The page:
looking back to look ahead blogClimate

Looking Back to Look Ahead: An Overview of 2022

Overview

With 2023 well underway, it is important to take some time to reflect on last year in order to plan for this one. Taking a moment to reflect is key to setting up goals that align with your values, are efficient, effective, and achievable, and push you out of your comfort zone. 

In this article, I will:

  • discuss Food Finders’ impact in 2022,
  • reflect on the implementation of SB 1383, and 
  • provide three key ideas that Food Finders must keep in mind for the new year.

Food Finders: Statistics in 2022

In 2022, Food Finders continued its mission of reducing food waste by reallocating edible surplus to those who are food insecure throughout Southern California. The organization rescued 13,386,801 pounds of food and provided 11,155,668 meals. Through their rescues, Food Finders diverted 7,269,033 million pounds of C02 emissions and saved 6,104,381,256 gallons of water. Food Finders’ mission is to simultaneously reduce food waste and food insecurity through strategic surplus diversion and reallocation. These environmentally conscious goals mitigate the effects of climate change and provide much needed food. Finding methods that solve multiple problems at once is the kind of thinking that guides us closer to a sustainable future.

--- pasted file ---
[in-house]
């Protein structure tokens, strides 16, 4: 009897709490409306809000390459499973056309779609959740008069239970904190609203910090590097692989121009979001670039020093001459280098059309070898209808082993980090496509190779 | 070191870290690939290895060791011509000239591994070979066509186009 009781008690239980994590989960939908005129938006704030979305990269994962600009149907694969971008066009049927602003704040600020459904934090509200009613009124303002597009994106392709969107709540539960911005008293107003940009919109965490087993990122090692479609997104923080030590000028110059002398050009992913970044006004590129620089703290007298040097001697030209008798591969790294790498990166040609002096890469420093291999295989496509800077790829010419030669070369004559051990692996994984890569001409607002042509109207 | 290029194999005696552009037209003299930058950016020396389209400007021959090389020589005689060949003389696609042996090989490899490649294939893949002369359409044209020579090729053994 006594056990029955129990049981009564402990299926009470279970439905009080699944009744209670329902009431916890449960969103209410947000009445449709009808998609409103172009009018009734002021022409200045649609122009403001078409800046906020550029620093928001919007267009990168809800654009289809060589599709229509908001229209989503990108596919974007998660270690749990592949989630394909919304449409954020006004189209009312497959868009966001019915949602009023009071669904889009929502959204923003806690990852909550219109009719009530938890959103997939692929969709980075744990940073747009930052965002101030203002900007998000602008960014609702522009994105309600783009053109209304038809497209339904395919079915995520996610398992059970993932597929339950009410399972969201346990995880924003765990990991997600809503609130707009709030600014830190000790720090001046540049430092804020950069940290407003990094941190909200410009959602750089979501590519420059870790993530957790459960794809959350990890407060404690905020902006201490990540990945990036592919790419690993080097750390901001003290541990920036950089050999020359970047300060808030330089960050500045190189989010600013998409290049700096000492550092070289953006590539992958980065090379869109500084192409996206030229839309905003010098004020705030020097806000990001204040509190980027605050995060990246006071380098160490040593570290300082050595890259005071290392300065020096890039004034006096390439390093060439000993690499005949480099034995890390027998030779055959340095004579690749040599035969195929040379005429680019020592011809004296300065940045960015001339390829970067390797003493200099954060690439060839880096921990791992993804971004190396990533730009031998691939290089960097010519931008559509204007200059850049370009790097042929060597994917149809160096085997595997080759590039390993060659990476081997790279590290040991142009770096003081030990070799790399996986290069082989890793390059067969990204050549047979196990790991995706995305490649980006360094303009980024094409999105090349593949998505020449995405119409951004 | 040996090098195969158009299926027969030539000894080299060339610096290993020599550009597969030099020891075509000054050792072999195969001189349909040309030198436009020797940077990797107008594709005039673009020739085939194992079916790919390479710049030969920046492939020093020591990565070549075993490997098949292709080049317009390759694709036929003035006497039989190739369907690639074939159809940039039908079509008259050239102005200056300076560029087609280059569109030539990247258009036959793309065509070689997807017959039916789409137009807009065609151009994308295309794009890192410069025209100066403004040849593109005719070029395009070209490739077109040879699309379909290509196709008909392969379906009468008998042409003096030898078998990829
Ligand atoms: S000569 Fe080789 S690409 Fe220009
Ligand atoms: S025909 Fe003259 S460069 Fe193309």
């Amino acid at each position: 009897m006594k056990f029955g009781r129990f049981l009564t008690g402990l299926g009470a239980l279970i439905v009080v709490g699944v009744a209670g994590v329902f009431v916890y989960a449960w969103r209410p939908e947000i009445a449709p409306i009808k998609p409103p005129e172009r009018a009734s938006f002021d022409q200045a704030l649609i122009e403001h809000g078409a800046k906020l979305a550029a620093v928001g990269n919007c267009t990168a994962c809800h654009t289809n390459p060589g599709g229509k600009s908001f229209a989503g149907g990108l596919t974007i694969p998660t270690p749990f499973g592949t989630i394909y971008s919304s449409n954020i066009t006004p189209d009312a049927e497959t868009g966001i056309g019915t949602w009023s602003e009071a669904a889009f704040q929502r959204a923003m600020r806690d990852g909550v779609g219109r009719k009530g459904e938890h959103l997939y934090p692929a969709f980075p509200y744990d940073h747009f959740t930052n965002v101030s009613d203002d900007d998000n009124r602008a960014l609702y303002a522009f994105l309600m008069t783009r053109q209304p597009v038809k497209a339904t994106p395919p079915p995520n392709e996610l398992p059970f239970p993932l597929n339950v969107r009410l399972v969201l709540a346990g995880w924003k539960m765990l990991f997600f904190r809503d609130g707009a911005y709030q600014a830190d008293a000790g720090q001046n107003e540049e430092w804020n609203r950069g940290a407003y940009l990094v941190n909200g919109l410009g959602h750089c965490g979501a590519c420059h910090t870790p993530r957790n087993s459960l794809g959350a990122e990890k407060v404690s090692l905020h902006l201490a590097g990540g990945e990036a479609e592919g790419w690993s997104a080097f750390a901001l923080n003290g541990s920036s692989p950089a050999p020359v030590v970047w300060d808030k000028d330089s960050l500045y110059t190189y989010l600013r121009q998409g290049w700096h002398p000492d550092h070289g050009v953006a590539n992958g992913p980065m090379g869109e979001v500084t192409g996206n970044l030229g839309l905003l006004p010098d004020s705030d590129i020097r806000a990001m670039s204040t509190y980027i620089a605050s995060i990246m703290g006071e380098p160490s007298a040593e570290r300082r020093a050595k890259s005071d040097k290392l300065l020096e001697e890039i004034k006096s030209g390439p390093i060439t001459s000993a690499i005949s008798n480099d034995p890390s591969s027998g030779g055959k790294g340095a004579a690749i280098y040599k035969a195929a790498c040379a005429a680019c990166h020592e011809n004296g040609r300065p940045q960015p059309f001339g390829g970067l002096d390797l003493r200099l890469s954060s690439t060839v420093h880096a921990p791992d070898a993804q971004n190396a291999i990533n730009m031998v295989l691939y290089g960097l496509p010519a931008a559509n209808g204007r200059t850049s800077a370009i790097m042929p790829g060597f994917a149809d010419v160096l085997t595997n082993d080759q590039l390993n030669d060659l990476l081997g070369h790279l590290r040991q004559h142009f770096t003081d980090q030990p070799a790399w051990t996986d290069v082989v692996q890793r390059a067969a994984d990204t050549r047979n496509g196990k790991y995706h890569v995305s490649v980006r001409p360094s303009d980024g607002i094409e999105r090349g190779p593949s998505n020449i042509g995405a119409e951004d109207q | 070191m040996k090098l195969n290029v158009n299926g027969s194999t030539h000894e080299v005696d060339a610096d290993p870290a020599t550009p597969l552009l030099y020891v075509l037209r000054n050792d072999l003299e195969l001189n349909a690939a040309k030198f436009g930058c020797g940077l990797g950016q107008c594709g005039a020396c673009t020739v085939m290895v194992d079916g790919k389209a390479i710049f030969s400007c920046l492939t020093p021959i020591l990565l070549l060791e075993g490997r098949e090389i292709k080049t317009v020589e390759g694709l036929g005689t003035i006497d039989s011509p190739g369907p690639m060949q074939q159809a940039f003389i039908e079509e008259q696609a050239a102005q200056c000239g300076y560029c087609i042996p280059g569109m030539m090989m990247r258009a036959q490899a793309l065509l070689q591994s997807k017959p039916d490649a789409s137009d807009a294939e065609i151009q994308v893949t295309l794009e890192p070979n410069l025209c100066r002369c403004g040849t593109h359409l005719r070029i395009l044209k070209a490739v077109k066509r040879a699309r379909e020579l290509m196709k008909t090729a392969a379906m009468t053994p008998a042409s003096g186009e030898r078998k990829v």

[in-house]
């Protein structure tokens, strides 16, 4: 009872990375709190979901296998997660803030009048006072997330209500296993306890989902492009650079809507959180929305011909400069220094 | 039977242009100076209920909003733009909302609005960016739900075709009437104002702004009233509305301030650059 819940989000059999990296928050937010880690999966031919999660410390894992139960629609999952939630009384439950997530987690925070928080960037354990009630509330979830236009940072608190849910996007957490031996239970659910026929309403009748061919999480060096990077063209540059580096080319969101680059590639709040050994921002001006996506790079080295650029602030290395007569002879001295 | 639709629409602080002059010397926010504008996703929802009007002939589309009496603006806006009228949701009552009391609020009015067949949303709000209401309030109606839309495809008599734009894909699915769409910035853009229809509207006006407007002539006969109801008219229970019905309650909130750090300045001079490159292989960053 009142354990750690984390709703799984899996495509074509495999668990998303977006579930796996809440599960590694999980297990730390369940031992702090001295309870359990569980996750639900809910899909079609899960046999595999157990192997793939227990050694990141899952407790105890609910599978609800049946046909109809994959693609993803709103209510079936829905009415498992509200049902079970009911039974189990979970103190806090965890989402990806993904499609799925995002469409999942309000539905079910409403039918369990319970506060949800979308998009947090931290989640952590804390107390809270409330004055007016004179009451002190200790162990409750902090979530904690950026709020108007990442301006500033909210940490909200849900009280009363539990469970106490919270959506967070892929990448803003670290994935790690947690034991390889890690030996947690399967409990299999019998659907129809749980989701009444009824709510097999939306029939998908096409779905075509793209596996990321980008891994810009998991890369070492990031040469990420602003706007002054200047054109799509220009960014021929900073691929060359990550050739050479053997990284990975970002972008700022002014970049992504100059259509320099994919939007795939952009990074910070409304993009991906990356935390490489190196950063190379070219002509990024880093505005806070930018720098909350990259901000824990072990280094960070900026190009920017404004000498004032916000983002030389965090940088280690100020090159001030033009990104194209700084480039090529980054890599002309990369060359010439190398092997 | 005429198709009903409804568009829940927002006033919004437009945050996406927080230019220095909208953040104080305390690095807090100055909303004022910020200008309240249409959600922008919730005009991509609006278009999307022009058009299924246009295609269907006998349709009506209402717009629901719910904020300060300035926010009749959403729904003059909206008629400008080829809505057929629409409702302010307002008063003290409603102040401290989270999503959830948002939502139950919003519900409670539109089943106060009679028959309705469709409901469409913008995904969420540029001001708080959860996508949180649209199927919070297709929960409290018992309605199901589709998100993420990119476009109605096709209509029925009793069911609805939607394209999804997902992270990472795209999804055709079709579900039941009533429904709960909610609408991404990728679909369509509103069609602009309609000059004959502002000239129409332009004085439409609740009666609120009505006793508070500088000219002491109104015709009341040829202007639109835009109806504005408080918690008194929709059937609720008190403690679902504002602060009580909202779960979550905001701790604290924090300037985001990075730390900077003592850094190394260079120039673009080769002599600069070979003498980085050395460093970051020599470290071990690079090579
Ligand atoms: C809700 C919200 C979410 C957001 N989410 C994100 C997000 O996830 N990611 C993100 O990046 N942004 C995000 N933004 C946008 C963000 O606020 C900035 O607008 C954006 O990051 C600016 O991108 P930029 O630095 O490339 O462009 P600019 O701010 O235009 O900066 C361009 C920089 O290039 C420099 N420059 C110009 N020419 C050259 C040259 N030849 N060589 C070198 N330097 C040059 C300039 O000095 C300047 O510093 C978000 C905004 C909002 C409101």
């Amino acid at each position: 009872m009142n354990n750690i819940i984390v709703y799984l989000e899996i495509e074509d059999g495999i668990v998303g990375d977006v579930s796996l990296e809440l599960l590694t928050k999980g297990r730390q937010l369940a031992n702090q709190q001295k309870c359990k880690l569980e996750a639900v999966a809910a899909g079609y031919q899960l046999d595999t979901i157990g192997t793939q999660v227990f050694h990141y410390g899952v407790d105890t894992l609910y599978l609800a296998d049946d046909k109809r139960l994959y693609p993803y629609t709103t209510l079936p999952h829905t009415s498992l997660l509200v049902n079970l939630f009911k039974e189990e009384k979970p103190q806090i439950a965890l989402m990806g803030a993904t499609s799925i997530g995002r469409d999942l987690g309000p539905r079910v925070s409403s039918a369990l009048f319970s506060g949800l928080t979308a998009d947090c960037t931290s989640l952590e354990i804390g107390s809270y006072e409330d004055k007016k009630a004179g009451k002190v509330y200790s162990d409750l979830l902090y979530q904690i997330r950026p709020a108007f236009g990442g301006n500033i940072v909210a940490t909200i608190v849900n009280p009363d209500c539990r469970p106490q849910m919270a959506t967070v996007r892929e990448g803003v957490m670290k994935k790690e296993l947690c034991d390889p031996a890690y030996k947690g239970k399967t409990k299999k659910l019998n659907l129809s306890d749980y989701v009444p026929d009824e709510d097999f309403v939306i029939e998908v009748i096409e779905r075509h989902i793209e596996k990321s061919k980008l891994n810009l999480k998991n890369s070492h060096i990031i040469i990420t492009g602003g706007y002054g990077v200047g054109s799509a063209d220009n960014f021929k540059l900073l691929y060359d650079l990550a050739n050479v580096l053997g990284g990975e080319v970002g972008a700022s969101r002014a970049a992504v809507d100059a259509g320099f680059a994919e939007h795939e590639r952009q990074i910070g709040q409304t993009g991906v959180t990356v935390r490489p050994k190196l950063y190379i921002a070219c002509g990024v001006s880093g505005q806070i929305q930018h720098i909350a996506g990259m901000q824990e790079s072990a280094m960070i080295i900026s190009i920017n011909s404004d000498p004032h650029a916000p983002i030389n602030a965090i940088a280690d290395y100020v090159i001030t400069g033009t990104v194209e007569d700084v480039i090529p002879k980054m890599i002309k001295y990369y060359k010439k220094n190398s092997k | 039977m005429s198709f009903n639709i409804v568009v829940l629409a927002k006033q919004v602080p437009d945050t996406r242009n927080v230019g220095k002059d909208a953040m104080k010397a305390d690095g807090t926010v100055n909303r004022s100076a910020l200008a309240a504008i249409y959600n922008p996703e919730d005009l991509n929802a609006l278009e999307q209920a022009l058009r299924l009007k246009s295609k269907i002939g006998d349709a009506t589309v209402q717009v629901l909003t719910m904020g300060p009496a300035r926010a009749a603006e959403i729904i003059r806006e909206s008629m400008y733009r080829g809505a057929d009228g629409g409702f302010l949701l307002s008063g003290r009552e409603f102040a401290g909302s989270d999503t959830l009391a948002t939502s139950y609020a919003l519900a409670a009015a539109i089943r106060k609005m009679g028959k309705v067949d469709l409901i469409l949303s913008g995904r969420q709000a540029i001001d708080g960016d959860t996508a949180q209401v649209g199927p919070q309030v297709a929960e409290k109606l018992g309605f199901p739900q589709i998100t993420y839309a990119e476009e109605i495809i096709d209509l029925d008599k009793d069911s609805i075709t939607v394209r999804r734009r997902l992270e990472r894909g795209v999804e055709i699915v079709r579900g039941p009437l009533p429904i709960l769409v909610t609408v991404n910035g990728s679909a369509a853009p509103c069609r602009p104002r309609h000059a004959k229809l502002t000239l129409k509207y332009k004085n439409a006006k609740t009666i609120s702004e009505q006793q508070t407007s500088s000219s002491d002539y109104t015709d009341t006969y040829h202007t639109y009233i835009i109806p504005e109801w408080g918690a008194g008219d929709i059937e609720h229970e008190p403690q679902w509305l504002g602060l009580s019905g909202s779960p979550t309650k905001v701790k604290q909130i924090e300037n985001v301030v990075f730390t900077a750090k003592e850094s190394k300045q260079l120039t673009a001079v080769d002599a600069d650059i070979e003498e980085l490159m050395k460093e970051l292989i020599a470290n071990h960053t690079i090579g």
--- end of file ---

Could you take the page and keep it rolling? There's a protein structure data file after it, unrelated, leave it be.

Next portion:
Greenhouse gas emissions such as methane is released from landfills in huge quantities that pose a threat to human health, NPR.

SB 1383: California’s Law to Reduce Greenhouse Gas Emissions

On September 19, 2016, Governor Jerry Brown signed SB 1383 into law which established a statewide initiative to reduce emissions produced by short-lived climate pollutants (SLCP). The targets aim to reduce edible food and organic waste disposal by 75% by 2025, and to rescue at least 20% of disposed edible food to be allocated for human consumption by 2025. The law actually expands upon AB 341 (Mandatory Commercial Recycling) and AB 1826 (Mandatory Commercial Organics) which focused on commercial waste diversion and recycling. SB 1383, on the other hand, applies similar guidelines to residents and property managers and owners. Under the bill—which went into effect on January 1, 2022—jurisdictions are required to provide “organic waste collection services to all single-family and multifamily residences.”